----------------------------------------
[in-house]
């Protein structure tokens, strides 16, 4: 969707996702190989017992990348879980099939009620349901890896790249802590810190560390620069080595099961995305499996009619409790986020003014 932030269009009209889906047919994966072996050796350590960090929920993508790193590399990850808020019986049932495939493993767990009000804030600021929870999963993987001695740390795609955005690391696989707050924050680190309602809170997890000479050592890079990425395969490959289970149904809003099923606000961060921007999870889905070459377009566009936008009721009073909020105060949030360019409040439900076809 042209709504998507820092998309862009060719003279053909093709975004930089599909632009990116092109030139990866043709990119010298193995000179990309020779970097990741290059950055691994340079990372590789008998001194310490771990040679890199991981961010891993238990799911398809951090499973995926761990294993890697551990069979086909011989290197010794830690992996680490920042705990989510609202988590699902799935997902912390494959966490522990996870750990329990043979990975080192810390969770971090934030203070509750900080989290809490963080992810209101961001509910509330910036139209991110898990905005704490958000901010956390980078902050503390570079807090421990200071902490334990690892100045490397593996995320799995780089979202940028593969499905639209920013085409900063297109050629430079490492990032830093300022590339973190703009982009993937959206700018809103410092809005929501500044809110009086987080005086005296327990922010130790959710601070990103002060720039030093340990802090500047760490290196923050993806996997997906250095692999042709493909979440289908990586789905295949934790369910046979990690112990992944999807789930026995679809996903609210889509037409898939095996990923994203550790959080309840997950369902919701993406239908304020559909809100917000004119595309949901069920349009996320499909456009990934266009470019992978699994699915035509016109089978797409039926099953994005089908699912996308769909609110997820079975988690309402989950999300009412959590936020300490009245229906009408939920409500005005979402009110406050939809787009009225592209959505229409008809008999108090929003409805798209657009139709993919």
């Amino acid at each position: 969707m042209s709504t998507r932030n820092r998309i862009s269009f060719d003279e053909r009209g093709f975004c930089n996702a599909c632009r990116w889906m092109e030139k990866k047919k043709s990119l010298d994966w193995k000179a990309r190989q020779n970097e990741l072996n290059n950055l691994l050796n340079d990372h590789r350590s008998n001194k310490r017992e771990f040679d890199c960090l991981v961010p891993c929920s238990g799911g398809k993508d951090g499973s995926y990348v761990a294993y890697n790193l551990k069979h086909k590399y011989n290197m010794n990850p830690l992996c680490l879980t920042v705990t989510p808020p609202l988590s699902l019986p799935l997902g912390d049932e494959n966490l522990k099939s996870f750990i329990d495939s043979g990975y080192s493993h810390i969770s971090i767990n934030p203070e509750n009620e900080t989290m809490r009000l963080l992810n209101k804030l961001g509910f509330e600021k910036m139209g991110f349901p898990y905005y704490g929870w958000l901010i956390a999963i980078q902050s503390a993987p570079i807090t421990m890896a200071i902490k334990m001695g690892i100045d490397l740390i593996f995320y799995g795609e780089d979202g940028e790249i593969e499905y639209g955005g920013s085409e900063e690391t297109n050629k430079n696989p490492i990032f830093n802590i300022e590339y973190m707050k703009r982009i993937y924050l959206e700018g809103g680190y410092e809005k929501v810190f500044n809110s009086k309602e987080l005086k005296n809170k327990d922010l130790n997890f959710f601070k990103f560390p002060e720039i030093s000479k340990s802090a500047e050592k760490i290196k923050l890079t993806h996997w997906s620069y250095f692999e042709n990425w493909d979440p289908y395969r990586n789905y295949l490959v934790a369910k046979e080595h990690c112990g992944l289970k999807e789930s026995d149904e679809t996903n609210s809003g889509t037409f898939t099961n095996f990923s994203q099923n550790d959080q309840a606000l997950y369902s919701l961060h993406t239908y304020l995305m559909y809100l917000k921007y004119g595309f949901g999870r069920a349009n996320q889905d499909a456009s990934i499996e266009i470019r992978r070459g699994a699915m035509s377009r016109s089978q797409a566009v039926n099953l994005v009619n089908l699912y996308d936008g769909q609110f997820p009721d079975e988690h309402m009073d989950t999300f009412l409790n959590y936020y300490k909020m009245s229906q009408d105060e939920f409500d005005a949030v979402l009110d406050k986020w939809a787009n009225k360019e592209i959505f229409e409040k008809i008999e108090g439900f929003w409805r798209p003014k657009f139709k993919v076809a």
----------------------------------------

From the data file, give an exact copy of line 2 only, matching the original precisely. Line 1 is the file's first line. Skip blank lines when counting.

């Protein structure tokens, strides 16, 4: 969707996702190989017992990348879980099939009620349901890896790249802590810190560390620069080595099961995305499996009619409790986020003014 932030269009009209889906047919994966072996050796350590960090929920993508790193590399990850808020019986049932495939493993767990009000804030600021929870999963993987001695740390795609955005690391696989707050924050680190309602809170997890000479050592890079990425395969490959289970149904809003099923606000961060921007999870889905070459377009566009936008009721009073909020105060949030360019409040439900076809 042209709504998507820092998309862009060719003279053909093709975004930089599909632009990116092109030139990866043709990119010298193995000179990309020779970097990741290059950055691994340079990372590789008998001194310490771990040679890199991981961010891993238990799911398809951090499973995926761990294993890697551990069979086909011989290197010794830690992996680490920042705990989510609202988590699902799935997902912390494959966490522990996870750990329990043979990975080192810390969770971090934030203070509750900080989290809490963080992810209101961001509910509330910036139209991110898990905005704490958000901010956390980078902050503390570079807090421990200071902490334990690892100045490397593996995320799995780089979202940028593969499905639209920013085409900063297109050629430079490492990032830093300022590339973190703009982009993937959206700018809103410092809005929501500044809110009086987080005086005296327990922010130790959710601070990103002060720039030093340990802090500047760490290196923050993806996997997906250095692999042709493909979440289908990586789905295949934790369910046979990690112990992944999807789930026995679809996903609210889509037409898939095996990923994203550790959080309840997950369902919701993406239908304020559909809100917000004119595309949901069920349009996320499909456009990934266009470019992978699994699915035509016109089978797409039926099953994005089908699912996308769909609110997820079975988690309402989950999300009412959590936020300490009245229906009408939920409500005005979402009110406050939809787009009225592209959505229409008809008999108090929003409805798209657009139709993919």